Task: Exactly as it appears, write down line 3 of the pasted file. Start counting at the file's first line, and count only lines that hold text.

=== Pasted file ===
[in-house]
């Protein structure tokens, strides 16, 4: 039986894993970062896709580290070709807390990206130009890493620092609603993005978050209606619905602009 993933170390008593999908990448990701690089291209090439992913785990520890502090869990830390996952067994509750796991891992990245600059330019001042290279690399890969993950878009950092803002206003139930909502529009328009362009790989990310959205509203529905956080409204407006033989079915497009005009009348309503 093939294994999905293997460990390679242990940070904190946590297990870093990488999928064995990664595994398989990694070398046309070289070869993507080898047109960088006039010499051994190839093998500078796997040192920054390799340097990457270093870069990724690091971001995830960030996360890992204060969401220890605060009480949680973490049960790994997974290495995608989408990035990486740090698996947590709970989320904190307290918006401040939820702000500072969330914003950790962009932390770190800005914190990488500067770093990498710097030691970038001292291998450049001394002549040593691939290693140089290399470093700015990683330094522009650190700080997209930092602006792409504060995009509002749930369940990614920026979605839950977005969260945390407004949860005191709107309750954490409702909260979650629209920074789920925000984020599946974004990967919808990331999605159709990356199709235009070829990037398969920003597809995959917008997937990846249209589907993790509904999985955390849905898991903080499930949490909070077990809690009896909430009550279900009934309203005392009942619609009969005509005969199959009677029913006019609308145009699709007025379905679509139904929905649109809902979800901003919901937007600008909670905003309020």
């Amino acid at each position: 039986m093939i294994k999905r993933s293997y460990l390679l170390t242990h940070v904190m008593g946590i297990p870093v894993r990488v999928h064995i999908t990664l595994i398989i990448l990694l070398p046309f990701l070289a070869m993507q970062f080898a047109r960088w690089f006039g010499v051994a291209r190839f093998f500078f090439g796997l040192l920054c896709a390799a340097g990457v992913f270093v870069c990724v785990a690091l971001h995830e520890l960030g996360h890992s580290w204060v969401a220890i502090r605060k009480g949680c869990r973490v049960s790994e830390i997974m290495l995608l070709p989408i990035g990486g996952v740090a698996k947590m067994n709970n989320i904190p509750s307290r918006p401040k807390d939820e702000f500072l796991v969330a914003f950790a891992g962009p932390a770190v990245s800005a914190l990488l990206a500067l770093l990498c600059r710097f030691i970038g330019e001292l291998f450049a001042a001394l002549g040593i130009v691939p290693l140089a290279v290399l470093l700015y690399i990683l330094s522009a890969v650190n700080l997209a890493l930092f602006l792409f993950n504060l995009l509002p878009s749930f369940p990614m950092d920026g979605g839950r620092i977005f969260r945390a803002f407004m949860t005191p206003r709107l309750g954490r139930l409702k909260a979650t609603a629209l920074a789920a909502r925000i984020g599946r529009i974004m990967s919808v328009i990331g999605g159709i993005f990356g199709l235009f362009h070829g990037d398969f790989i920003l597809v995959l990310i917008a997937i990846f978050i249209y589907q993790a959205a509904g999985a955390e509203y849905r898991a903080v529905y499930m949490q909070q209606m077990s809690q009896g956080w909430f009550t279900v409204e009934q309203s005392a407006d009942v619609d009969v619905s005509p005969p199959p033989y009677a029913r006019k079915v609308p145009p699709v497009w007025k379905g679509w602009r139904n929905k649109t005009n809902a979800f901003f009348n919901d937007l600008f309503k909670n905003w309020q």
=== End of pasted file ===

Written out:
């Amino acid at each position: 039986m093939i294994k999905r993933s293997y460990l390679l170390t242990h940070v904190m008593g946590i297990p870093v894993r990488v999928h064995i999908t990664l595994i398989i990448l990694l070398p046309f990701l070289a070869m993507q970062f080898a047109r960088w690089f006039g010499v051994a291209r190839f093998f500078f090439g796997l040192l920054c896709a390799a340097g990457v992913f270093v870069c990724v785990a690091l971001h995830e520890l960030g996360h890992s580290w204060v969401a220890i502090r605060k009480g949680c869990r973490v049960s790994e830390i997974m290495l995608l070709p989408i990035g990486g996952v740090a698996k947590m067994n709970n989320i904190p509750s307290r918006p401040k807390d939820e702000f500072l796991v969330a914003f950790a891992g962009p932390a770190v990245s800005a914190l990488l990206a500067l770093l990498c600059r710097f030691i970038g330019e001292l291998f450049a001042a001394l002549g040593i130009v691939p290693l140089a290279v290399l470093l700015y690399i990683l330094s522009a890969v650190n700080l997209a890493l930092f602006l792409f993950n504060l995009l509002p878009s749930f369940p990614m950092d920026g979605g839950r620092i977005f969260r945390a803002f407004m949860t005191p206003r709107l309750g954490r139930l409702k909260a979650t609603a629209l920074a789920a909502r925000i984020g599946r529009i974004m990967s919808v328009i990331g999605g159709i993005f990356g199709l235009f362009h070829g990037d398969f790989i920003l597809v995959l990310i917008a997937i990846f978050i249209y589907q993790a959205a509904g999985a955390e509203y849905r898991a903080v529905y499930m949490q909070q209606m077990s809690q009896g956080w909430f009550t279900v409204e009934q309203s005392a407006d009942v619609d009969v619905s005509p005969p199959p033989y009677a029913r006019k079915v609308p145009p699709v497009w007025k379905g679509w602009r139904n929905k649109t005009n809902a979800f901003f009348n919901d937007l600008f309503k909670n905003w309020q």